A North Carolina man's father made excuses for his son's involvement in the U.S. Capitol violence aimed at overturning Donald Trump's election loss.
Investigators say Christopher Spence, of Pilot Mountain, posted a Facebook livestream video of himself encouraging others to kick open the doors of the U.S. House chamber and shouting obscenities at police officers trying to contain the violent mob, but his father insists he was merely swept up in the crowd, reported the Hickory Daily Record.
"This has been blown out of proportion," said Winton Spencer. "When you are in a crowd and they start moving forward, you better go with the crowd or get trampled."
His 40-year-old son was charged by federal prosecutors with obstructing official proceedings, engaging in violent entry of the Capitol and disorderly conduct, along with entering and remaining unlawfully in the government building.
The elder Spencer admits his son isn't "innocent of everything," but he doesn't think he's been portrayed fairly by the media.
"He probably did run his mouth, but when do you silence someone from running their mouth?" Spencer said.
"He is not a terrorist," he added. "He is not a skinhead, not a racist. He wasn't raised to be like that. He was probably in there 15 or 20 minutes [but left] when he saw things starting to go down."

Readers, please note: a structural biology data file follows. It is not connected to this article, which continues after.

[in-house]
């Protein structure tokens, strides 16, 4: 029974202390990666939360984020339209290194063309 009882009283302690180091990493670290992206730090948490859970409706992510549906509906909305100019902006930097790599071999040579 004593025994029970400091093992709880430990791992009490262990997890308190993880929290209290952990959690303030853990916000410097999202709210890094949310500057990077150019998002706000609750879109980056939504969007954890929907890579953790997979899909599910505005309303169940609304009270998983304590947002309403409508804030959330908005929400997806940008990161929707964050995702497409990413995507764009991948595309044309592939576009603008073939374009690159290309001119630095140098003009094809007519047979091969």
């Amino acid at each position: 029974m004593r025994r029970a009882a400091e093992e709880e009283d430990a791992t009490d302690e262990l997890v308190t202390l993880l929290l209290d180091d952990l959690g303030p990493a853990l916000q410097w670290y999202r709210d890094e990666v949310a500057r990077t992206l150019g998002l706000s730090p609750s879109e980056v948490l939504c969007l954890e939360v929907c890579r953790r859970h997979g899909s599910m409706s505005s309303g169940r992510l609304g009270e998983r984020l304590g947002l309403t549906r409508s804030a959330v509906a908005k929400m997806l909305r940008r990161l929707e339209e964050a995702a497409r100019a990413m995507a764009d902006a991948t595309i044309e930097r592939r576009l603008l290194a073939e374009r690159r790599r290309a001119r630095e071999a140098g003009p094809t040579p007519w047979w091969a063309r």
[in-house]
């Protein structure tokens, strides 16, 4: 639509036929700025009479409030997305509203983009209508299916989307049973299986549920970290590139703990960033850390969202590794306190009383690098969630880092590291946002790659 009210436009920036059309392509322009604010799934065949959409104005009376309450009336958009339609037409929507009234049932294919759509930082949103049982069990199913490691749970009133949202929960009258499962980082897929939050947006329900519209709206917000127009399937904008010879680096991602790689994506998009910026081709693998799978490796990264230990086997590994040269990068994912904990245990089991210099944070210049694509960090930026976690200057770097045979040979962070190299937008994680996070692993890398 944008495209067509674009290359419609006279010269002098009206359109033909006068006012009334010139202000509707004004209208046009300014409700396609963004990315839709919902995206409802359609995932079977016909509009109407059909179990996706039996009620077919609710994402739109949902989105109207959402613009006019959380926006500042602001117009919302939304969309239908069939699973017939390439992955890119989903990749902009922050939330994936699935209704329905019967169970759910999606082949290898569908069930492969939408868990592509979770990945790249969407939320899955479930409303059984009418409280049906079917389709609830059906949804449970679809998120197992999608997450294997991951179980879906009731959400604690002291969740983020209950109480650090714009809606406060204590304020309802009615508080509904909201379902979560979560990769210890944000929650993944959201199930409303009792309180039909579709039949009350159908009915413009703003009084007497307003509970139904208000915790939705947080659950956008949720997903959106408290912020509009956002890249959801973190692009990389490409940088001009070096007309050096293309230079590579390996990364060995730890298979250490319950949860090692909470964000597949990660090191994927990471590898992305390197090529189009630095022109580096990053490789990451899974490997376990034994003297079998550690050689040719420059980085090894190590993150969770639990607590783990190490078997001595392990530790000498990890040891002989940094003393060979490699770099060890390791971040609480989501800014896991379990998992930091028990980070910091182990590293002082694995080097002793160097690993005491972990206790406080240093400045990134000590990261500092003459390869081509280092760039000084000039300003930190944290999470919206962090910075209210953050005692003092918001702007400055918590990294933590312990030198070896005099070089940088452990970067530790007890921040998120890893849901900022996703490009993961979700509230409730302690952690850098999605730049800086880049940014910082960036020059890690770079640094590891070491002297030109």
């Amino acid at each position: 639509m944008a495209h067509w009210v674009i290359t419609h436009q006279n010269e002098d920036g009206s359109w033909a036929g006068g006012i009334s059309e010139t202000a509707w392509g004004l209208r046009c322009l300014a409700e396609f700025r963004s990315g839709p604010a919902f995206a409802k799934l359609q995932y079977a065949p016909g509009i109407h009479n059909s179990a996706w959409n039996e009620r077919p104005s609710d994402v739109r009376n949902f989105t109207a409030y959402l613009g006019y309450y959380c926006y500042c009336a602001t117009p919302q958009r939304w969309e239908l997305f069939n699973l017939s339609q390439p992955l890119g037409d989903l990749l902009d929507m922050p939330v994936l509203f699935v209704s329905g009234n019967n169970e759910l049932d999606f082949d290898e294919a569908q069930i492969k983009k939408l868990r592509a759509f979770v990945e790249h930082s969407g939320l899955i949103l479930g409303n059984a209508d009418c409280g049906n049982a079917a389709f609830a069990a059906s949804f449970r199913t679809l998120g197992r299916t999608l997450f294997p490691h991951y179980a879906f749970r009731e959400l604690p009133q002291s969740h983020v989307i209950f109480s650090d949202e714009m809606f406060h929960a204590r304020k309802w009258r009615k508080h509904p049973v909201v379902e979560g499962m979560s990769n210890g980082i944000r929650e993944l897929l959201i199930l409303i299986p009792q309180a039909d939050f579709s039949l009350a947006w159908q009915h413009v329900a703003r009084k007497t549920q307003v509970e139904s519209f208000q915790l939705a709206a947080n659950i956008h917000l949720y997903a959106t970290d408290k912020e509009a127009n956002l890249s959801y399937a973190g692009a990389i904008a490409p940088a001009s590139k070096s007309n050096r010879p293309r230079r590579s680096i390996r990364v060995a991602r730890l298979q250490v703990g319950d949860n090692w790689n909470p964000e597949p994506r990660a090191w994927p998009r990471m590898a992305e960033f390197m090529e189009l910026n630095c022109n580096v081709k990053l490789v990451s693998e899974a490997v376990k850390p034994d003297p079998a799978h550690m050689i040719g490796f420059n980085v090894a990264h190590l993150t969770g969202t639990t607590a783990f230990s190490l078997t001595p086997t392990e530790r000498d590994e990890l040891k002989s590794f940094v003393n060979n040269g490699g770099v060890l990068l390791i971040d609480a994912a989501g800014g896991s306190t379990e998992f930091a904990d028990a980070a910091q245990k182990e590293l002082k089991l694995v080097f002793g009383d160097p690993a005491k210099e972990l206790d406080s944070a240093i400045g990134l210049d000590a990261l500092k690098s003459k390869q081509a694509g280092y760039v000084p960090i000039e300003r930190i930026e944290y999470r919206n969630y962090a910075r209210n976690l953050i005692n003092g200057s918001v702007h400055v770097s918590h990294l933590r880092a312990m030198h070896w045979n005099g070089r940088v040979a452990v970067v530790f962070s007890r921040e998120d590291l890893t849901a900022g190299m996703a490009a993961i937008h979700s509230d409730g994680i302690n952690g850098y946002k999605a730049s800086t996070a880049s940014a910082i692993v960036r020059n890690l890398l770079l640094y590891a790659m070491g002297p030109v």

The father and son share strong support for the former president, and agree with additional family members that the election was stolen from Trump, and the elder Spence believes in the QAnon conspiracy theory that baselessly alleges political and media elites are involved in in a secret pedophilia ring.
The elder Spencer says his son attended a Christian school growing up but later had trouble with the law after falling into "the wrong crowd," and court records show convictions in 2013 to 2015 for possession of stolen goods and property, breaking and entering, larceny and obtaining property by false pretenses.
He also has convictions for drug possession and paraphernalia, attempted possession of a firearm by a felon and making harassing phone calls, and court records show Christopher Spencer was charged with assault on a female and communicating threats, but those charges were later dismissed.
The younger Spencer will make a virtual court appearance Monday, and the terms of his release from jail require him to stay home except for medical treatment or other approved activities, and he cannot have a firearm or travel to Washington.